Drew Cluley, assistant head brewer for five years, becomes head brewer. Dean Mochizuki becomes second head brewer.
Patti Baker joins Pike as bookkeeper and office manager.
Under the direction of Andrew Finkel, renovation begins including a new entrance bar, reception stand, Museum Bar on two levels for private events and restaurant expansion, kitchen expansion and relocated office and restrooms.
Bruce Raymond leaves Pike to start his own business. Company presents Bruce with a new bike to thank him for 10 years service.
Gold Medal winning Bootleg Brown ale is re-formulated and re-christened Pike Tandem.
Pike XXXXX Extra Stout is re-introduced using the original recipe.
Pike bottled and draft products are repackaged under Charles' direction.
Family owned is added to announce the new/old ownership.
Charles and Rose Ann present Pike beer to the Great Canadian Beer Festival.
Charles gives the commencement address at the Seattle Central Community College Culinary Arts program.
Pike moves into its own warehouse at 1255 Harrison in the South Lake Union neighborhood.
Pike introduces Monk's Uncle Triple at Brouwers Cafe.
Pike teams up with Seattle Art Museum to be the official beer for the opening of The Olympic Sculpture Park and the new SAM.
Pike re-introduces Old Bawdy Barley Wine, after an eight year absence. Old Bawdy 2006 is well received at The Alaska, Tornado, and Hard Liver Barley Wine Festivals, presented by Drew Cluley and Andy Walls. 500 cases are bottled, designed to age.
Pike Old Bawdy 2006 wins gold medal in American Barley Wine category at The North American Beer Awards.
Pike IPA and Pike XXXXX Extra Stout earn silver medals at The North American Beer Awards.
In the "most ambient" section of Seattle Magazine Best Restaurant Issue; April, April 2007 Seattle Magazine Annual Best Restaurants Issue under "Best Ambience," the editor said "Truly a renaissance for a Seattle favorite."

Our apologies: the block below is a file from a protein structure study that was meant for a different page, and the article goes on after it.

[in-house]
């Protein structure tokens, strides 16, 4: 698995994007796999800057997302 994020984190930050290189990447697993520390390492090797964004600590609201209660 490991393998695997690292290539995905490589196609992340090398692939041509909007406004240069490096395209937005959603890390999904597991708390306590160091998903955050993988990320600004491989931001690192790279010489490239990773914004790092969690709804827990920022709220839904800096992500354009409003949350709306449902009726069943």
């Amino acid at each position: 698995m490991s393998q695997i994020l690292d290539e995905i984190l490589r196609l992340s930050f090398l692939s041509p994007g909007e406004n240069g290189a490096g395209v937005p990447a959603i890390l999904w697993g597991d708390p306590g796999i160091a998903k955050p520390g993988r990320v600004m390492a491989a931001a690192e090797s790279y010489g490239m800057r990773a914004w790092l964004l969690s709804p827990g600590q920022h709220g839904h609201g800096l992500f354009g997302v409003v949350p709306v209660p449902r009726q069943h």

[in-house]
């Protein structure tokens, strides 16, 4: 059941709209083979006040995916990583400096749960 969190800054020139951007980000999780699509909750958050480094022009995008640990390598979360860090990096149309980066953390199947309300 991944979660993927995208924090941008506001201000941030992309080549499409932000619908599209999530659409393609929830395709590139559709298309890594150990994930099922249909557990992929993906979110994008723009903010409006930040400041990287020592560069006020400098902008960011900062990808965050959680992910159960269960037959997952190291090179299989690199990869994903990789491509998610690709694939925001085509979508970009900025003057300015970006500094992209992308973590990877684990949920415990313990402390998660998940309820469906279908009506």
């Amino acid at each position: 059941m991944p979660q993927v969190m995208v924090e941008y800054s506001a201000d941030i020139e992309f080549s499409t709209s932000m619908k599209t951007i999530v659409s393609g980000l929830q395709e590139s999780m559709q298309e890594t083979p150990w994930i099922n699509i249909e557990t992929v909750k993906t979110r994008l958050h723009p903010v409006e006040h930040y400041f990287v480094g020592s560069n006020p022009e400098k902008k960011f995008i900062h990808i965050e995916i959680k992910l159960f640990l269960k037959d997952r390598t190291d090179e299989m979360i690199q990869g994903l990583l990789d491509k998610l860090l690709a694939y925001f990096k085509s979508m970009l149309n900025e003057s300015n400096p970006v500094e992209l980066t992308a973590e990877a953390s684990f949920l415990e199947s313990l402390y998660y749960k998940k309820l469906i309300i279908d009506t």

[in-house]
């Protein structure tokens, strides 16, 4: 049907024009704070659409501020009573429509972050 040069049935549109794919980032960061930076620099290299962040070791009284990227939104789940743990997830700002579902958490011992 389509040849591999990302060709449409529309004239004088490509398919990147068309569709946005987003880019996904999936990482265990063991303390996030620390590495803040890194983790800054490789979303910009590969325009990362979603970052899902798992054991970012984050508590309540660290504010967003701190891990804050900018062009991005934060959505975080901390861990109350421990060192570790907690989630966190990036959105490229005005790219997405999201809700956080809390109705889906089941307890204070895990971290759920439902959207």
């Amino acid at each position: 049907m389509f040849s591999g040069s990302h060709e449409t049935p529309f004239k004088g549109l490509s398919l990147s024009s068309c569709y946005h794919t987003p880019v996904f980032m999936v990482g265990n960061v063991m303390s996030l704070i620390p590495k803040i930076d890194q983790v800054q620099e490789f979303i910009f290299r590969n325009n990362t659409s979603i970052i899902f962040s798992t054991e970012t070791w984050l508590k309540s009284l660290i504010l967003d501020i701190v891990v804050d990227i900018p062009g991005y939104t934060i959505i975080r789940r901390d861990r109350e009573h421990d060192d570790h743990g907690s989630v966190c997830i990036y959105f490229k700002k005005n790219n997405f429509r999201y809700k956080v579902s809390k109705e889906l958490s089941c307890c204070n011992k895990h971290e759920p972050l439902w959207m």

Bicyclists of the Month awarded to Charles and Rose Ann. A half page interview in The Cascade Courier addresses significant subjects, beer and bikes.
Charles judged number one among "10 Beer Innovators"
A story and photograph of Charles at Pike appeared in the July/August issue of Draft Magazine by Don Russell. It says "You can’t understate the impact of his quest. The exotic flavors of Merchant du Vin’s imports later influenced a whole generation of craft brewers. Today, dozens of other companies, following the path that Finkel cut, import hundreds of even more obscure wonders. Just take a look at the takeout selection at your favorite deli and you get an idea of how a wine merchant, of all people, changed the American beer scene."
Brewer Drew Cluley brews FSB (Finkel Special Bitter) to coinside with the 20th Anniversary of Latona Tavern, one of the earliest of Seattle's famous ale houses which was founded by Bob Brenlin. Latona's version is called BSB (Bob's special bitter).
Andrew Scott (Drew) Gillespie is named Pike Pub General Manager.
In July, Drew Cluley is invited by the Smithsonian to Washington, D.C. to present Pike Beers.
In the Sept. All About Beer Magazine, author Roger Protz selects Pike IPA as, “one of five best IPAs in U.S. and among the 10 Best IPAs in the World."
N.W. Brewing News readers name Pike Kilt Lifter “Best N.W. Scotch Ale” two years running.
Seattle Magazine names The Pike Pub microbrewery museum, “Best place to learn about beer.”
For the website of Charles Finkel, founder of The Pike Brewing Company, please click here.